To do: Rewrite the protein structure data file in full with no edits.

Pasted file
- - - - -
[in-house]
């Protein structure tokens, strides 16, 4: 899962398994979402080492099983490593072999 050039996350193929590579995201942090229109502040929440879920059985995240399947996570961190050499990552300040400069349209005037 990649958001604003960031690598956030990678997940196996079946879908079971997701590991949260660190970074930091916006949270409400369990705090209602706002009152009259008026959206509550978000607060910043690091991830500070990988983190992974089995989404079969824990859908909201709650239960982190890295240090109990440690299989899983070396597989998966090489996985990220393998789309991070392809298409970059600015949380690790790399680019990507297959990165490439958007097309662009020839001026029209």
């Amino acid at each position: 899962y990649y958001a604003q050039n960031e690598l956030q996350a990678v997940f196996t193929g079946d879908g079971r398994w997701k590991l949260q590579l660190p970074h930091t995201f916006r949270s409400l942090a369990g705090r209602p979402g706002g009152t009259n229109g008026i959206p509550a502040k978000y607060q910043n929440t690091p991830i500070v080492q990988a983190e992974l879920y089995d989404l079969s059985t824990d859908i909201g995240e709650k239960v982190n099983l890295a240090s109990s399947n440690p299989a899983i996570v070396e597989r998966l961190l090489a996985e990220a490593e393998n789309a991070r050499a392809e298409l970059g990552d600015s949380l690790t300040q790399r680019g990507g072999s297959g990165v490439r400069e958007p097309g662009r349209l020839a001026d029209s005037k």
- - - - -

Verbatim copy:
[in-house]
């Protein structure tokens, strides 16, 4: 899962398994979402080492099983490593072999 050039996350193929590579995201942090229109502040929440879920059985995240399947996570961190050499990552300040400069349209005037 990649958001604003960031690598956030990678997940196996079946879908079971997701590991949260660190970074930091916006949270409400369990705090209602706002009152009259008026959206509550978000607060910043690091991830500070990988983190992974089995989404079969824990859908909201709650239960982190890295240090109990440690299989899983070396597989998966090489996985990220393998789309991070392809298409970059600015949380690790790399680019990507297959990165490439958007097309662009020839001026029209």
């Amino acid at each position: 899962y990649y958001a604003q050039n960031e690598l956030q996350a990678v997940f196996t193929g079946d879908g079971r398994w997701k590991l949260q590579l660190p970074h930091t995201f916006r949270s409400l942090a369990g705090r209602p979402g706002g009152t009259n229109g008026i959206p509550a502040k978000y607060q910043n929440t690091p991830i500070v080492q990988a983190e992974l879920y089995d989404l079969s059985t824990d859908i909201g995240e709650k239960v982190n099983l890295a240090s109990s399947n440690p299989a899983i996570v070396e597989r998966l961190l090489a996985e990220a490593e393998n789309a991070r050499a392809e298409l970059g990552d600015s949380l690790t300040q790399r680019g990507g072999s297959g990165v490439r400069e958007p097309g662009r349209l020839a001026d029209s005037k």